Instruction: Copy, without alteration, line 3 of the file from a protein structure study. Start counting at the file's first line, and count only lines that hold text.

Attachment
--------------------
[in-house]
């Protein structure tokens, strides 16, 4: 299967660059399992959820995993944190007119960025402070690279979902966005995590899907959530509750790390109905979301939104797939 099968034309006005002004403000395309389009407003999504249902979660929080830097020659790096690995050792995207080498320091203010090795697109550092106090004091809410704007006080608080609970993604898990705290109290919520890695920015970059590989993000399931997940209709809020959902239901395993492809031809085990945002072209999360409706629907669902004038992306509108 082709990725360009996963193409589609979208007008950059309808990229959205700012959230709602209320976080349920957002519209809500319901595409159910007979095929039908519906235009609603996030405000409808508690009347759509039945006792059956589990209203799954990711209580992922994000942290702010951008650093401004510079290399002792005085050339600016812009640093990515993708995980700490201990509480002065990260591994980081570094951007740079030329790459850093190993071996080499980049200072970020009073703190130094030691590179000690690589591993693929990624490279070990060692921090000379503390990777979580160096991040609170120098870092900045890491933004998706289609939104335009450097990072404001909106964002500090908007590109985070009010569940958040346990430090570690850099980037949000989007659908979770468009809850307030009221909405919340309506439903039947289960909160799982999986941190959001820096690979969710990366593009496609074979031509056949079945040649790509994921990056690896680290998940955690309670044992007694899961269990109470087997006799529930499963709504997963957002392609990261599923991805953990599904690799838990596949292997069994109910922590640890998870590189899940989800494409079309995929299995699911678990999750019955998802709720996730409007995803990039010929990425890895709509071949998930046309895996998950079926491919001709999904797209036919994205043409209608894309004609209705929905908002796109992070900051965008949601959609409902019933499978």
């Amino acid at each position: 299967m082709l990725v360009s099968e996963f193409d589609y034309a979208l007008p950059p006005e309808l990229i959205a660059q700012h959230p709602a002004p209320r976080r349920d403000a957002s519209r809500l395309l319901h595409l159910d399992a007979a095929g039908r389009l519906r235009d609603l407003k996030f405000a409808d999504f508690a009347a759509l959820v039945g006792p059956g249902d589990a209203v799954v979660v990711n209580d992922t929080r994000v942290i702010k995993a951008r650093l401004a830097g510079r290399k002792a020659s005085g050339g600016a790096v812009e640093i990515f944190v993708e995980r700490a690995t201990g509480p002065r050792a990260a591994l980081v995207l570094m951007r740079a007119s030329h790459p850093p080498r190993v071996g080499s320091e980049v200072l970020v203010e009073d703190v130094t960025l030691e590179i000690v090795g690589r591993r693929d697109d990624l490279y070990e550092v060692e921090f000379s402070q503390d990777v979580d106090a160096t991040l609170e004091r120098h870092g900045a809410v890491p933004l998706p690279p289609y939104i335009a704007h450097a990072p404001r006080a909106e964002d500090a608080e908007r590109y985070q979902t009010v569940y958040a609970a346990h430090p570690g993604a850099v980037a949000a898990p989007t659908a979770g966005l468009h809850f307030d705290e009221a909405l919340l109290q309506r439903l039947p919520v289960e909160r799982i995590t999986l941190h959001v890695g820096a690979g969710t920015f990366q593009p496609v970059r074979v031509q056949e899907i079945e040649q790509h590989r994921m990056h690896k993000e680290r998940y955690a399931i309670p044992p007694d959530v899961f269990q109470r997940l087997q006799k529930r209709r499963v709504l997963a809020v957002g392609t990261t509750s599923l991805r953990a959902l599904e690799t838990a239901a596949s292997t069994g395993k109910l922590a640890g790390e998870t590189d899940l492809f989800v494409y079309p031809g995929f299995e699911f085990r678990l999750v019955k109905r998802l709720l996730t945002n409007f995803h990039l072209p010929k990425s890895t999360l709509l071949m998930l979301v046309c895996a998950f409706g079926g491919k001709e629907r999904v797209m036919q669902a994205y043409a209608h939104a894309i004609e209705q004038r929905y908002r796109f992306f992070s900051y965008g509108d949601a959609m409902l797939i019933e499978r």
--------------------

């Amino acid at each position: 299967m082709l990725v360009s099968e996963f193409d589609y034309a979208l007008p950059p006005e309808l990229i959205a660059q700012h959230p709602a002004p209320r976080r349920d403000a957002s519209r809500l395309l319901h595409l159910d399992a007979a095929g039908r389009l519906r235009d609603l407003k996030f405000a409808d999504f508690a009347a759509l959820v039945g006792p059956g249902d589990a209203v799954v979660v990711n209580d992922t929080r994000v942290i702010k995993a951008r650093l401004a830097g510079r290399k002792a020659s005085g050339g600016a790096v812009e640093i990515f944190v993708e995980r700490a690995t201990g509480p002065r050792a990260a591994l980081v995207l570094m951007r740079a007119s030329h790459p850093p080498r190993v071996g080499s320091e980049v200072l970020v203010e009073d703190v130094t960025l030691e590179i000690v090795g690589r591993r693929d697109d990624l490279y070990e550092v060692e921090f000379s402070q503390d990777v979580d106090a160096t991040l609170e004091r120098h870092g900045a809410v890491p933004l998706p690279p289609y939104i335009a704007h450097a990072p404001r006080a909106e964002d500090a608080e908007r590109y985070q979902t009010v569940y958040a609970a346990h430090p570690g993604a850099v980037a949000a898990p989007t659908a979770g966005l468009h809850f307030d705290e009221a909405l919340l109290q309506r439903l039947p919520v289960e909160r799982i995590t999986l941190h959001v890695g820096a690979g969710t920015f990366q593009p496609v970059r074979v031509q056949e899907i079945e040649q790509h590989r994921m990056h690896k993000e680290r998940y955690a399931i309670p044992p007694d959530v899961f269990q109470r997940l087997q006799k529930r209709r499963v709504l997963a809020v957002g392609t990261t509750s599923l991805r953990a959902l599904e690799t838990a239901a596949s292997t069994g395993k109910l922590a640890g790390e998870t590189d899940l492809f989800v494409y079309p031809g995929f299995e699911f085990r678990l999750v019955k109905r998802l709720l996730t945002n409007f995803h990039l072209p010929k990425s890895t999360l709509l071949m998930l979301v046309c895996a998950f409706g079926g491919k001709e629907r999904v797209m036919q669902a994205y043409a209608h939104a894309i004609e209705q004038r929905y908002r796109f992306f992070s900051y965008g509108d949601a959609m409902l797939i019933e499978r």